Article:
3 Great New Reads on Our Damaged World


Most of us grew up with ominous tales of the unpredictable planet future generations might inherit if we didn’t cut back on fossil fuels – but that tomorrow-land of hypothetical superstorms and permanent heat waves is pretty much the world we’re now living in.

Rather than merely lamenting the ways in which the Earth is changing due to climate change, a handful of journalists, explorers, and entrepreneurs have been striking out to nearly every corner of the globe to take measure of our new terrain. These explorations yielded some of the best books of 2014. They all grapple with the crisis of global warming; they all find reasons to be hopeful; and they all offer readers vicarious adventures around the world – from Canadian war games in the newly thawed Northwest Passage (McKenzie Funk’s Windfall) to night dives along the Great Barrier Reef (Elizabeth Kolbert’s The Sixth Extinction) to finding Blockadia, a vast network of roving fossil-fuel protests (Naomi Klein’s This Changes Everything).

Funk goes to where the old world is unraveling fastest, launching his investigation into the economic “upside” of global warming – those nations, corporations, and scientists poised to benefit from a warming Earth. He explores the Arctic, where the big melt is unlocking vast potential reserves of mineral wealth, and dines with warlords and hedge-fund managers buying up future farmland in Central Africa in anticipation of food shortages. Funk also visits the dazzling labs of visionary geneticists and engineers who argue that it’s time to meddle more, not less, in the natural world – by implementing Bond-villainesque techno-fixes like mutant mosquitoes and artificial volcanoes that will spew a milky haze into the atmosphere to dim the sun.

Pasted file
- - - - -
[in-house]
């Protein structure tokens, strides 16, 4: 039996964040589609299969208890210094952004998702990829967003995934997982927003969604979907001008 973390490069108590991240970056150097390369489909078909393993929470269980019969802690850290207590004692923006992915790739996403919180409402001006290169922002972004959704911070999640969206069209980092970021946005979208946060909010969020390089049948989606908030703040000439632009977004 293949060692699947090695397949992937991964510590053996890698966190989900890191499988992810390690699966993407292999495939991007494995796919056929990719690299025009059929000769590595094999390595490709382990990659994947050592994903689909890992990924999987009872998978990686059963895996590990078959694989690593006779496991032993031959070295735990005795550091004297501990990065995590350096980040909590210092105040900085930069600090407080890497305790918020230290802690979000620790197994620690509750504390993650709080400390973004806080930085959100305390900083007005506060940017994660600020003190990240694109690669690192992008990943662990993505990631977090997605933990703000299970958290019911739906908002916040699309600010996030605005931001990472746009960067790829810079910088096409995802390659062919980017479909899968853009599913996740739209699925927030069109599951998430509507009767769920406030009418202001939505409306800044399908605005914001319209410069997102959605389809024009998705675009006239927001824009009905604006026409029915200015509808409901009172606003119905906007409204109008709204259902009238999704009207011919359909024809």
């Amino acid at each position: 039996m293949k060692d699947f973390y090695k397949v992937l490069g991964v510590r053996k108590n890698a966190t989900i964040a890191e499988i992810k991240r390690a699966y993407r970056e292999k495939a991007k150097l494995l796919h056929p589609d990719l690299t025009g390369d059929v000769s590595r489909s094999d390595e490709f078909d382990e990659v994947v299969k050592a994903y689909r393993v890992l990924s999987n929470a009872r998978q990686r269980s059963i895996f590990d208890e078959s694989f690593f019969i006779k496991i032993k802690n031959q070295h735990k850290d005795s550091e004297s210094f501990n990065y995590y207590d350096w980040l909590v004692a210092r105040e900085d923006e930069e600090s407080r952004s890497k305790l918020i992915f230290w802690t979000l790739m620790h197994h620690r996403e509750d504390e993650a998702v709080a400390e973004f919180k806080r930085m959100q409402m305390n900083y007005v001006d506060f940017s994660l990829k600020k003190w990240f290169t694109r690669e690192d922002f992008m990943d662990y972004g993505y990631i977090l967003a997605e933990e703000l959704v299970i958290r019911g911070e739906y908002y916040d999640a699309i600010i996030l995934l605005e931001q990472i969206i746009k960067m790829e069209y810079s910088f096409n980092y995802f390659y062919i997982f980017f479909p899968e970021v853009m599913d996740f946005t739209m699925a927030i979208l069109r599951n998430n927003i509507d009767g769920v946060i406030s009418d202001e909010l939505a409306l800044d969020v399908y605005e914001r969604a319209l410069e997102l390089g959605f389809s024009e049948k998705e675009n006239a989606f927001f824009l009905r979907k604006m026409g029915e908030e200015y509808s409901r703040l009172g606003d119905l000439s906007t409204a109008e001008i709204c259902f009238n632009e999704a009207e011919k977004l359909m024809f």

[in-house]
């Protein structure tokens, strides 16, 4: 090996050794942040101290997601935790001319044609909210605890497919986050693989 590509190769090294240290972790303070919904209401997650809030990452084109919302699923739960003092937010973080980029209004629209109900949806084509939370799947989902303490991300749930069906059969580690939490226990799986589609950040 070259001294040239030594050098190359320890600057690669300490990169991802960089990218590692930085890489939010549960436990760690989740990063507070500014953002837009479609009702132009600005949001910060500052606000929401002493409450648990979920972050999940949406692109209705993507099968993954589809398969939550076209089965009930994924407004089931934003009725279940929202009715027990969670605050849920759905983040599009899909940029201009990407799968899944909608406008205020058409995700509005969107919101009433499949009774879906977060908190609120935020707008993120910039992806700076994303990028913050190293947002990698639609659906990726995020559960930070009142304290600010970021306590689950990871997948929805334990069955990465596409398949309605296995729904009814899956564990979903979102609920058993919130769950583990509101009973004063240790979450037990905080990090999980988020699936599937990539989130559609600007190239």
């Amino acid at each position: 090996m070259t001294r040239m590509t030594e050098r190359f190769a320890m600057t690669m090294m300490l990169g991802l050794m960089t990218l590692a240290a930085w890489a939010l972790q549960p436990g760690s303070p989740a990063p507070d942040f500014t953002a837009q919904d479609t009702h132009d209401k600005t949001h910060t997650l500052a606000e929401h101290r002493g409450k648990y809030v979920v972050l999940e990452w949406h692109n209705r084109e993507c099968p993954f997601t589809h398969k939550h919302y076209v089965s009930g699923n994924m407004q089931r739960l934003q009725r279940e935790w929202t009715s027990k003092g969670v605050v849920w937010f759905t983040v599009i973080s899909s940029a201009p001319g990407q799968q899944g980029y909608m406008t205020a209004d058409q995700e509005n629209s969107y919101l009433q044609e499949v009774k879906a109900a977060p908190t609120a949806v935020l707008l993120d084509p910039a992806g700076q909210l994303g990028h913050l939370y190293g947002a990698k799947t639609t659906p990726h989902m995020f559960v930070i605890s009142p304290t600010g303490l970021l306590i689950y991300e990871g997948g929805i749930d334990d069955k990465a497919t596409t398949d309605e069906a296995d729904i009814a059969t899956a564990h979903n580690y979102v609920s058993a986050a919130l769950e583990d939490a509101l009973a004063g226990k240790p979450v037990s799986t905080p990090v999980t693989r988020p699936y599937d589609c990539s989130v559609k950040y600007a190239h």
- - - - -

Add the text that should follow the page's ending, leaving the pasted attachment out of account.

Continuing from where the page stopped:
In The Sixth Extinction, Kolbert chronicles how, over the past half-billion years, there have been five major extinctions – and now the sixth great die-off is under way. But this time, “one weedy species” (that’s you and me) is to blame for the cataclysm. “Those of us alive today,” writes Kolbert, “are not only witnessing one of the rarest events in life’s history, we are also causing it.” Kolbert travels from Panama to the Amazon and beyond, plunging into the mysteries of this extinction with a keen sense of dread and fascination, reminding us that our most lasting legacy will be which species and ecosystems we choose to preserve, and which to let go.

In This Changes Everything, Klein pins down what climate change means in a market-driven world, examining the ways in which big business overlaps with environmentalism. At the 2011 meeting of the Royal Society, billionaires gather to discuss “technological Plan B” options like giant “carbon sucking” machines and enormous hoses to spray sulfate aerosols into the stratosphere to cool the planet. Klein calls for a reordering of the economy with a radical vision shared by all these authors – hope for the rise of a new activism that’s less about fighting climate change, and more about the survival of our species in the strange new world of its own making.